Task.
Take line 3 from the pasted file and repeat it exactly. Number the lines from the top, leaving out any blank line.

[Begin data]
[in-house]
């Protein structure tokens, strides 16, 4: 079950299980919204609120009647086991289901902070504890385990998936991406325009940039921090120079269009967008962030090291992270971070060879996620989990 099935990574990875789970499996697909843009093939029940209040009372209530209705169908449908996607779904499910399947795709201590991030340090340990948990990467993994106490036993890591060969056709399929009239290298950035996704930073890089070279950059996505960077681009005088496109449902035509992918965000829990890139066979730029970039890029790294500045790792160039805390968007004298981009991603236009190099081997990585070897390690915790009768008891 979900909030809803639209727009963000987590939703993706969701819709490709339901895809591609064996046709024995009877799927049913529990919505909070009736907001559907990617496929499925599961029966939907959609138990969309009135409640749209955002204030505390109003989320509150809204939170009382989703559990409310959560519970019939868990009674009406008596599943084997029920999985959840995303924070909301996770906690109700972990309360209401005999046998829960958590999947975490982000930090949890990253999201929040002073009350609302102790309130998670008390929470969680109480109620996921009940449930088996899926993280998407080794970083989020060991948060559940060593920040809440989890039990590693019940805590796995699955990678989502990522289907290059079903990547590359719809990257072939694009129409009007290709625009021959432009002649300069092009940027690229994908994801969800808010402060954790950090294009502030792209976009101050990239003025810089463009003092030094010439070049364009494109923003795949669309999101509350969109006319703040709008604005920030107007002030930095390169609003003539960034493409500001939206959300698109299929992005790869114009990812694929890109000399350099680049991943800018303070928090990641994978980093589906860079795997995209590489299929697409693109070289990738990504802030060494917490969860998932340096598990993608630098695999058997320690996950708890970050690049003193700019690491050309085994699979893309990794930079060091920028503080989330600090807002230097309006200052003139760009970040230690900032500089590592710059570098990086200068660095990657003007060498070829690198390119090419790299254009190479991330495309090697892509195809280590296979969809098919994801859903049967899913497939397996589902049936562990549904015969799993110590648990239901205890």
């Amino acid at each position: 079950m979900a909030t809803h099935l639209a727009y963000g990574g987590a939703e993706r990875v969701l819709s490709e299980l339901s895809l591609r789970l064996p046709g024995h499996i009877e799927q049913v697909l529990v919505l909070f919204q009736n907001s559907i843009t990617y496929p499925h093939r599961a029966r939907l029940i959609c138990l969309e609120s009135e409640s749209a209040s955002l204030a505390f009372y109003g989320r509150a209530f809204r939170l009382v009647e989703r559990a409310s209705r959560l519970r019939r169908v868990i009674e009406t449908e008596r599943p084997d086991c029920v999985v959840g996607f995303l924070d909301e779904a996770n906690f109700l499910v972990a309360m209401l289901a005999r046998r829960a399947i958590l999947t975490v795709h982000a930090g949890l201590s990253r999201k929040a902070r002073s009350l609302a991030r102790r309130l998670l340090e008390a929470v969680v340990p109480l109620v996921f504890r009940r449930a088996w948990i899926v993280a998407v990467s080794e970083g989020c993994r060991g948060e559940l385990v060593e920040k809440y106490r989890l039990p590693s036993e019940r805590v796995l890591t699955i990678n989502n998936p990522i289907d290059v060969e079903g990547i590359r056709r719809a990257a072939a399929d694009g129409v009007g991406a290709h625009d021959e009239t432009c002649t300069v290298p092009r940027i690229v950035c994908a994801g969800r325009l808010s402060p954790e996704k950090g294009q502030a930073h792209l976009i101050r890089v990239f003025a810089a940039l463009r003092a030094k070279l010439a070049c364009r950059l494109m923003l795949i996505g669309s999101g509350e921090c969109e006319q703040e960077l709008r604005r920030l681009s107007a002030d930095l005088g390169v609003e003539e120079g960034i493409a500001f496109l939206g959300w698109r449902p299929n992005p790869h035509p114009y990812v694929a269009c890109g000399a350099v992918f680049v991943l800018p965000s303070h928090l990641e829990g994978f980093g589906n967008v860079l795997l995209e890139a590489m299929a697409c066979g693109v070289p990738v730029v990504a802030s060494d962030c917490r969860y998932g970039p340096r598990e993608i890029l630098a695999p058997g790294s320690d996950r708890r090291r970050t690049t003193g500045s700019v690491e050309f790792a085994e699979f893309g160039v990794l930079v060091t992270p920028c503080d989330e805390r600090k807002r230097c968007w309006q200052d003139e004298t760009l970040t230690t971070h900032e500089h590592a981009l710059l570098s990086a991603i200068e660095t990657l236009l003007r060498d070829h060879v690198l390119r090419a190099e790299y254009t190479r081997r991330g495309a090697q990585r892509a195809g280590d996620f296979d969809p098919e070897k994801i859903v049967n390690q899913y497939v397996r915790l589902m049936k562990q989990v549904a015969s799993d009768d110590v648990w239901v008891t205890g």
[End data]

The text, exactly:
């Amino acid at each position: 079950m979900a909030t809803h099935l639209a727009y963000g990574g987590a939703e993706r990875v969701l819709s490709e299980l339901s895809l591609r789970l064996p046709g024995h499996i009877e799927q049913v697909l529990v919505l909070f919204q009736n907001s559907i843009t990617y496929p499925h093939r599961a029966r939907l029940i959609c138990l969309e609120s009135e409640s749209a209040s955002l204030a505390f009372y109003g989320r509150a209530f809204r939170l009382v009647e989703r559990a409310s209705r959560l519970r019939r169908v868990i009674e009406t449908e008596r599943p084997d086991c029920v999985v959840g996607f995303l924070d909301e779904a996770n906690f109700l499910v972990a309360m209401l289901a005999r046998r829960a399947i958590l999947t975490v795709h982000a930090g949890l201590s990253r999201k929040a902070r002073s009350l609302a991030r102790r309130l998670l340090e008390a929470v969680v340990p109480l109620v996921f504890r009940r449930a088996w948990i899926v993280a998407v990467s080794e970083g989020c993994r060991g948060e559940l385990v060593e920040k809440y106490r989890l039990p590693s036993e019940r805590v796995l890591t699955i990678n989502n998936p990522i289907d290059v060969e079903g990547i590359r056709r719809a990257a072939a399929d694009g129409v009007g991406a290709h625009d021959e009239t432009c002649t300069v290298p092009r940027i690229v950035c994908a994801g969800r325009l808010s402060p954790e996704k950090g294009q502030a930073h792209l976009i101050r890089v990239f003025a810089a940039l463009r003092a030094k070279l010439a070049c364009r950059l494109m923003l795949i996505g669309s999101g509350e921090c969109e006319q703040e960077l709008r604005r920030l681009s107007a002030d930095l005088g390169v609003e003539e120079g960034i493409a500001f496109l939206g959300w698109r449902p299929n992005p790869h035509p114009y990812v694929a269009c890109g000399a350099v992918f680049v991943l800018p965000s303070h928090l990641e829990g994978f980093g589906n967008v860079l795997l995209e890139a590489m299929a697409c066979g693109v070289p990738v730029v990504a802030s060494d962030c917490r969860y998932g970039p340096r598990e993608i890029l630098a695999p058997g790294s320690d996950r708890r090291r970050t690049t003193g500045s700019v690491e050309f790792a085994e699979f893309g160039v990794l930079v060091t992270p920028c503080d989330e805390r600090k807002r230097c968007w309006q200052d003139e004298t760009l970040t230690t971070h900032e500089h590592a981009l710059l570098s990086a991603i200068e660095t990657l236009l003007r060498d070829h060879v690198l390119r090419a190099e790299y254009t190479r081997r991330g495309a090697q990585r892509a195809g280590d996620f296979d969809p098919e070897k994801i859903v049967n390690q899913y497939v397996r915790l589902m049936k562990q989990v549904a015969s799993d009768d110590v648990w239901v008891t205890g």